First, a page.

State Controller John Chiang today said a review of the California Department of Parks and Recreation’s (DPR) payroll process revealed managers and employees violated state policies and keyed in payroll without proper documentation or authority, creating the risk of abuse, fraud and overpayments.

“The deliberate disregard for internal controls along with little oversight and poorly-trained staff resulted in improper payouts to Parks’ employees,” said Chiang. “When security protocols and authorization requirements so easily can be overridden, it invites the abuse of public funds.”

Much of the DPR’s payroll problems were related to “out-of-class” compensation (OOC), which is a type of pay for employees who perform duties far outside the scope of their position. This type of pay may only be used in limited circumstances, for a specific number of days and with documentation supporting the additional pay. The review, which looked at DPR’s payroll processes for the period of July 1, 2009, through June 30, 2012, found that management circumvented rules and regulations regarding employees who were working out-of-class (OOC) by keying in payments without receiving the proper approval or providing needed documentation. During the period of review, 203 individuals received out-of-class compensation that totaled approximately $520,000.

Without sufficient documentation, the Controller’s auditors were unable to determine how much, if any, of the payments were lawful. However, the auditors did find that employees were paid OOC in excess of the number of days an employee may work out of class under state policies and collective bargaining agreements. Some employees apparently performed back-to-back OOC assignments, and one individual worked on OOC assignment for the 120-day limit, then moved to another OOC assignment for an additional 120 days, and then moved back into the original OOC assignment. Twenty employees who were prohibited from receiving OOC for more than 365 days exceeded that time period, receiving an additional $46,000.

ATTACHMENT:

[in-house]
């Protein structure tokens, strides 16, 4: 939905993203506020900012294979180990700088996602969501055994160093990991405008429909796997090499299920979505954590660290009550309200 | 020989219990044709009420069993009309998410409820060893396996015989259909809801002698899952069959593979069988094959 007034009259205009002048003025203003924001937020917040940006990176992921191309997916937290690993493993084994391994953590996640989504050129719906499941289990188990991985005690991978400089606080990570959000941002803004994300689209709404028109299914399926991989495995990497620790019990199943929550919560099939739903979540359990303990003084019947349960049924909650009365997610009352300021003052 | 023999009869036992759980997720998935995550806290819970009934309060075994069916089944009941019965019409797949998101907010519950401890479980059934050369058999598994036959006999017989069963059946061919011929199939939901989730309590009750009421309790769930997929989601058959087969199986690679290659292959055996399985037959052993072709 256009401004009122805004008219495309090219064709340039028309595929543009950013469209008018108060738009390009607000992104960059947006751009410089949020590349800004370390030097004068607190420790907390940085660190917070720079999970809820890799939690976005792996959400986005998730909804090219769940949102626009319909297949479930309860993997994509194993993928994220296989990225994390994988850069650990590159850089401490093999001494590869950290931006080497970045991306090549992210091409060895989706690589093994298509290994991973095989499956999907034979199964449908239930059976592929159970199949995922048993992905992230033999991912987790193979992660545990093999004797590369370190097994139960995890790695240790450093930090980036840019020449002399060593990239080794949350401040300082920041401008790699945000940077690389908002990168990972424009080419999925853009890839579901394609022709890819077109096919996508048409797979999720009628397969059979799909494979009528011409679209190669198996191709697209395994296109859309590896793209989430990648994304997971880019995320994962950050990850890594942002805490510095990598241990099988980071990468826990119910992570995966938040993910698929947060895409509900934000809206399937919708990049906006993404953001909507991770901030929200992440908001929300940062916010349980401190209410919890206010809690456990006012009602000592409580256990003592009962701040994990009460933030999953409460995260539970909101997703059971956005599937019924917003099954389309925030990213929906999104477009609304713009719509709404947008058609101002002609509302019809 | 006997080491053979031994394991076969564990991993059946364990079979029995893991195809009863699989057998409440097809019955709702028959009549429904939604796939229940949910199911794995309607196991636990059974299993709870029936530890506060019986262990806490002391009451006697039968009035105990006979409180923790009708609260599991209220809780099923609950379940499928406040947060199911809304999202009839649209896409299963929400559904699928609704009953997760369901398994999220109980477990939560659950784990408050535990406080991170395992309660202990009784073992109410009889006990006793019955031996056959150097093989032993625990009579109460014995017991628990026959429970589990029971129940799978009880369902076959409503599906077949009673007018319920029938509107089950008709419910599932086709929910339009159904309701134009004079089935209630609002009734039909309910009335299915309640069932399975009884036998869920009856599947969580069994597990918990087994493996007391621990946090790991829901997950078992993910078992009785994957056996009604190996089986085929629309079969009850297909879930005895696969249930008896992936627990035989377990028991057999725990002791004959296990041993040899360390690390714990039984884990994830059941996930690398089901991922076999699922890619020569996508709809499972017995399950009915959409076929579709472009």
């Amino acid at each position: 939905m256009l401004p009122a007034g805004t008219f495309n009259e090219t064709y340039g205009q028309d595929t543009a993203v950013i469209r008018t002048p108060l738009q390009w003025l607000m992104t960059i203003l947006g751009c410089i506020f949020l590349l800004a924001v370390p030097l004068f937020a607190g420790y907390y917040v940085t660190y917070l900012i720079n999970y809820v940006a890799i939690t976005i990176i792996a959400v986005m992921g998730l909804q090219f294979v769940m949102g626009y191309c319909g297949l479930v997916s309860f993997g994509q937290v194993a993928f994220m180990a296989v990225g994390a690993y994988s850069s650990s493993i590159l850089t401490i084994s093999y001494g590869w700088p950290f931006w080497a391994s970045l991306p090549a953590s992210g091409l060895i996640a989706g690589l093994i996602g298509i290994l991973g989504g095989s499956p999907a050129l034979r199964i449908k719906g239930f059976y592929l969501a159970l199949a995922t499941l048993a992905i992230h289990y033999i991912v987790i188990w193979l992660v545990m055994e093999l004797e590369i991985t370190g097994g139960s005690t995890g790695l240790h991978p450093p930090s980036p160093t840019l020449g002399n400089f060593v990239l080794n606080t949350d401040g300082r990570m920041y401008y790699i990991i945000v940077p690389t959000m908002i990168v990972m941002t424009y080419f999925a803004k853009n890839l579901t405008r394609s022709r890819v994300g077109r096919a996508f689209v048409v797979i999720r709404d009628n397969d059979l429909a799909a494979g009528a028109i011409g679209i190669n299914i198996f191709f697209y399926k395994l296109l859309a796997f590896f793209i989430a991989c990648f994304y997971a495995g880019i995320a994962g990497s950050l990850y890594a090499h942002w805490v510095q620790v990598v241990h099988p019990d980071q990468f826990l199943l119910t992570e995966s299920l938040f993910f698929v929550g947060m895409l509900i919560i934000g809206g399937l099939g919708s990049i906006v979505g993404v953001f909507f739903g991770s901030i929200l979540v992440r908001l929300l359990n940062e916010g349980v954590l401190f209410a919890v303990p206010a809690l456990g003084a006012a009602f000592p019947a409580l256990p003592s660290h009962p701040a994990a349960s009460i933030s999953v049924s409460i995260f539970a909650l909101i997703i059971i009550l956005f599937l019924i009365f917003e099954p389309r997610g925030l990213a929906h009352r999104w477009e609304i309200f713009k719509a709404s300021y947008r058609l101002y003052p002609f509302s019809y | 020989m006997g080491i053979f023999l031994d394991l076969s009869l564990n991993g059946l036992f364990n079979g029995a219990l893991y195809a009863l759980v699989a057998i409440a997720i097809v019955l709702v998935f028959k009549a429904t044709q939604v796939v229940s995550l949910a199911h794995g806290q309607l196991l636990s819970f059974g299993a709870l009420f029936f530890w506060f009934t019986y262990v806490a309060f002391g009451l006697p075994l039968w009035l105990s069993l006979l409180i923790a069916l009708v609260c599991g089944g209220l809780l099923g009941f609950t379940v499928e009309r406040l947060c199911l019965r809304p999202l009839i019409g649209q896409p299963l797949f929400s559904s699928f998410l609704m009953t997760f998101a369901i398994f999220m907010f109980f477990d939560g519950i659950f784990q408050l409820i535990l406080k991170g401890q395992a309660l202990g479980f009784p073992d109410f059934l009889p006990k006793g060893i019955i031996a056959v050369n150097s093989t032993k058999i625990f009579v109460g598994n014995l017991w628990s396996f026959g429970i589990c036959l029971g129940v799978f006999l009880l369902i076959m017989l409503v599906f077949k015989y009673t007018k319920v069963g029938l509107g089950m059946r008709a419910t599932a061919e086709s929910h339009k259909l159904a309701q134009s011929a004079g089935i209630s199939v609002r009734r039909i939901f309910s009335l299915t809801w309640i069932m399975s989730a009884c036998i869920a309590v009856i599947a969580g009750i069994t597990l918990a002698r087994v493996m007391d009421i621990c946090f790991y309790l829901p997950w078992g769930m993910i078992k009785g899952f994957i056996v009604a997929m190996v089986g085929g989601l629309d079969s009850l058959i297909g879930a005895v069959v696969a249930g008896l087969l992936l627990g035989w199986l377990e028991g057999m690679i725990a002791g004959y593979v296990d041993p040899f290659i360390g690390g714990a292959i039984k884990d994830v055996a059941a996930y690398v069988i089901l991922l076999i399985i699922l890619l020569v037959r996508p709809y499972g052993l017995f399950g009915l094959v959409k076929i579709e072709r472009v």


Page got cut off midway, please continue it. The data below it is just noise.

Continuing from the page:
The review also found improper access to the payroll system. Last summer, the media reported on a number of unauthorized leave “buy-backs,” in which employees were inappropriately paid the cash value of their accrued vacation or other leave time. The Controller’s review found that approximately 90% of those unauthorized leave buy-backs were keyed by two DPR managers who used the payroll system without approved access.

In another finding, auditors determined that DPR employees who were out on disability leave were inappropriately given credit for the personal leave program. The program requires employees take a 5% pay cut in exchange for eight hours of PLP/furlough credits per month.

The Controller recommends that DPR personnel remove all PLP credits from employees who received disability pay and were not subject to the 5% pay cut, or the PLP credit.

Finally, the review revealed that eight of 19 temporary intermittent employees who are limited to working only 1,500 hours per year exceeded that amount, resulting in $11,272 in extra pay. Two of 16 permanent intermittent employees received approval to extend their work hours beyond the 1,500-hour limit; however, they exceeded the number of hours approved in their extensions at a cost of $548.

Eight of 340 retired annuitants working during the review period exceeded the limit of 960 hours per fiscal year at a cost of $5,810.

The Controller recommends that DPR set up a system to alert the employee and the employee’s manager when the employee nears exceeding the maximum number of hours per year they work.

The Controller calls upon DPR’s new management team to pursue reimbursement from employees who received compensation to which they were not lawfully entitled and plans to revisit DPR’s payroll process at a later date to ensure they are implementing this and the review’s many recommendations to strengthen internal controls over the payroll process.